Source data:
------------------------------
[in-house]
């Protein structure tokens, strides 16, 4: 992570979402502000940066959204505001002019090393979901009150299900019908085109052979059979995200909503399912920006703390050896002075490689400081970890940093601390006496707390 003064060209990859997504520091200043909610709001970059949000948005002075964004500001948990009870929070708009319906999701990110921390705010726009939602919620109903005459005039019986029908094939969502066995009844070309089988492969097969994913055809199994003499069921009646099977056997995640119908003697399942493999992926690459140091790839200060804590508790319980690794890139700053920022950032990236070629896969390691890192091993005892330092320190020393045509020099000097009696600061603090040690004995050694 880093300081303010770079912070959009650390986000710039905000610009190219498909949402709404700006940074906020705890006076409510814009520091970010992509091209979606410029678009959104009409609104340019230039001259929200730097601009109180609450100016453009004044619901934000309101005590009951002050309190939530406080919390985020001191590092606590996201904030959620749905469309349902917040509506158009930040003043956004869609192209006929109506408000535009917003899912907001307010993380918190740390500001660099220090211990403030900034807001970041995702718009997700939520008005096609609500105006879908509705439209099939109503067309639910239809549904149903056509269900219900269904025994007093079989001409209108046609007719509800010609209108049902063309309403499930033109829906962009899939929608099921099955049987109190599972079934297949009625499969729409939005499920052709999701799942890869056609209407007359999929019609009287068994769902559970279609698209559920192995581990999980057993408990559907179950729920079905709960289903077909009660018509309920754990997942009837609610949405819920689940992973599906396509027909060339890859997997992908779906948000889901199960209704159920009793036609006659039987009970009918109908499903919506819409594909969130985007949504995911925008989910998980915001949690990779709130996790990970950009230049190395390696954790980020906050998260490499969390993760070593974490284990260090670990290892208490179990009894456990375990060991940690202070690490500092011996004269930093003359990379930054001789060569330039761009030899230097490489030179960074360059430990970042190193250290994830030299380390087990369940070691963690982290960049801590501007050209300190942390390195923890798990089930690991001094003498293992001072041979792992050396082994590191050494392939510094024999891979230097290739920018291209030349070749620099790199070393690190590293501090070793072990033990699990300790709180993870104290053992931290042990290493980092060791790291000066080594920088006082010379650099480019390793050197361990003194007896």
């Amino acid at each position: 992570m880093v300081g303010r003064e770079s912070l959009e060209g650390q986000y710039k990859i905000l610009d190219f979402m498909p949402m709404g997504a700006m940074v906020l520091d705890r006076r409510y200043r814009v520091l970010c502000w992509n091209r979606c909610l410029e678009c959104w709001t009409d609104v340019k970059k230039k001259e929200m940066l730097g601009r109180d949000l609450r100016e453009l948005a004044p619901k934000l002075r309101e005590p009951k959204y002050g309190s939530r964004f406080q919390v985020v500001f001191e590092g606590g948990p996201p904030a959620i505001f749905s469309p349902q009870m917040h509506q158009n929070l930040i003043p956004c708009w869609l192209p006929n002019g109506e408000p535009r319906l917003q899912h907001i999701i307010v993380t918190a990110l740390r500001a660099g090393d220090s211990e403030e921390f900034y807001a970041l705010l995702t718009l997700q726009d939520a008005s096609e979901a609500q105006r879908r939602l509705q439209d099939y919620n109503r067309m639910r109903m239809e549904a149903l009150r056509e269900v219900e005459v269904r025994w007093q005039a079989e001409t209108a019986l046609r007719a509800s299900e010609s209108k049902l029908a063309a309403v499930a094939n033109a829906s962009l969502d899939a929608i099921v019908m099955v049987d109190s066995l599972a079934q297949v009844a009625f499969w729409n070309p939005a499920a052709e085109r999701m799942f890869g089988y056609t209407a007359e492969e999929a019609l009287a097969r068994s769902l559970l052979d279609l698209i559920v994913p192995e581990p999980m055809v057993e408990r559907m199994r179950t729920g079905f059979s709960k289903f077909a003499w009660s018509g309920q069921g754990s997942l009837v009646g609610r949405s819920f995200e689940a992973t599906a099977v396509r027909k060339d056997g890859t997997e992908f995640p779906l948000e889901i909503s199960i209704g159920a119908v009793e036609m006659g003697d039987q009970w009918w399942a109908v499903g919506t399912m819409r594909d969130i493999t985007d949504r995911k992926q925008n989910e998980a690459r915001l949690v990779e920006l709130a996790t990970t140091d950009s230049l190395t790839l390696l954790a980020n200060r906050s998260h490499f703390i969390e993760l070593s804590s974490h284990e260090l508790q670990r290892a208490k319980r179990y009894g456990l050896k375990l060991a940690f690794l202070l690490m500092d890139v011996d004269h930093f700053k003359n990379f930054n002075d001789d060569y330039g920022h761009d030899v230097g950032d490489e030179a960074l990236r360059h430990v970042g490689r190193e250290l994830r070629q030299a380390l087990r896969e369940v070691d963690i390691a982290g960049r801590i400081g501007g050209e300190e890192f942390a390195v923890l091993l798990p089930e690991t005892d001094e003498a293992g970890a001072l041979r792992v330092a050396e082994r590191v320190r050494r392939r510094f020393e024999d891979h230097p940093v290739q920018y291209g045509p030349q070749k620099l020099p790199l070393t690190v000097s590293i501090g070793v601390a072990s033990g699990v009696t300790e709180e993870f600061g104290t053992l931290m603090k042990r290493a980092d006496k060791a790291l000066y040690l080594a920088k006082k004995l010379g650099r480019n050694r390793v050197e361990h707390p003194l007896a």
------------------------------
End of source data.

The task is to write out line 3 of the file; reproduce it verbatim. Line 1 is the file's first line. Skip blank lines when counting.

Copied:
């Amino acid at each position: 992570m880093v300081g303010r003064e770079s912070l959009e060209g650390q986000y710039k990859i905000l610009d190219f979402m498909p949402m709404g997504a700006m940074v906020l520091d705890r006076r409510y200043r814009v520091l970010c502000w992509n091209r979606c909610l410029e678009c959104w709001t009409d609104v340019k970059k230039k001259e929200m940066l730097g601009r109180d949000l609450r100016e453009l948005a004044p619901k934000l002075r309101e005590p009951k959204y002050g309190s939530r964004f406080q919390v985020v500001f001191e590092g606590g948990p996201p904030a959620i505001f749905s469309p349902q009870m917040h509506q158009n929070l930040i003043p956004c708009w869609l192209p006929n002019g109506e408000p535009r319906l917003q899912h907001i999701i307010v993380t918190a990110l740390r500001a660099g090393d220090s211990e403030e921390f900034y807001a970041l705010l995702t718009l997700q726009d939520a008005s096609e979901a609500q105006r879908r939602l509705q439209d099939y919620n109503r067309m639910r109903m239809e549904a149903l009150r056509e269900v219900e005459v269904r025994w007093q005039a079989e001409t209108a019986l046609r007719a509800s299900e010609s209108k049902l029908a063309a309403v499930a094939n033109a829906s962009l969502d899939a929608i099921v019908m099955v049987d109190s066995l599972a079934q297949v009844a009625f499969w729409n070309p939005a499920a052709e085109r999701m799942f890869g089988y056609t209407a007359e492969e999929a019609l009287a097969r068994s769902l559970l052979d279609l698209i559920v994913p192995e581990p999980m055809v057993e408990r559907m199994r179950t729920g079905f059979s709960k289903f077909a003499w009660s018509g309920q069921g754990s997942l009837v009646g609610r949405s819920f995200e689940a992973t599906a099977v396509r027909k060339d056997g890859t997997e992908f995640p779906l948000e889901i909503s199960i209704g159920a119908v009793e036609m006659g003697d039987q009970w009918w399942a109908v499903g919506t399912m819409r594909d969130i493999t985007d949504r995911k992926q925008n989910e998980a690459r915001l949690v990779e920006l709130a996790t990970t140091d950009s230049l190395t790839l390696l954790a980020n200060r906050s998260h490499f703390i969390e993760l070593s804590s974490h284990e260090l508790q670990r290892a208490k319980r179990y009894g456990l050896k375990l060991a940690f690794l202070l690490m500092d890139v011996d004269h930093f700053k003359n990379f930054n002075d001789d060569y330039g920022h761009d030899v230097g950032d490489e030179a960074l990236r360059h430990v970042g490689r190193e250290l994830r070629q030299a380390l087990r896969e369940v070691d963690i390691a982290g960049r801590i400081g501007g050209e300190e890192f942390a390195v923890l091993l798990p089930e690991t005892d001094e003498a293992g970890a001072l041979r792992v330092a050396e082994r590191v320190r050494r392939r510094f020393e024999d891979h230097p940093v290739q920018y291209g045509p030349q070749k620099l020099p790199l070393t690190v000097s590293i501090g070793v601390a072990s033990g699990v009696t300790e709180e993870f600061g104290t053992l931290m603090k042990r290493a980092d006496k060791a790291l000066y040690l080594a920088k006082k004995l010379g650099r480019n050694r390793v050197e361990h707390p003194l007896a």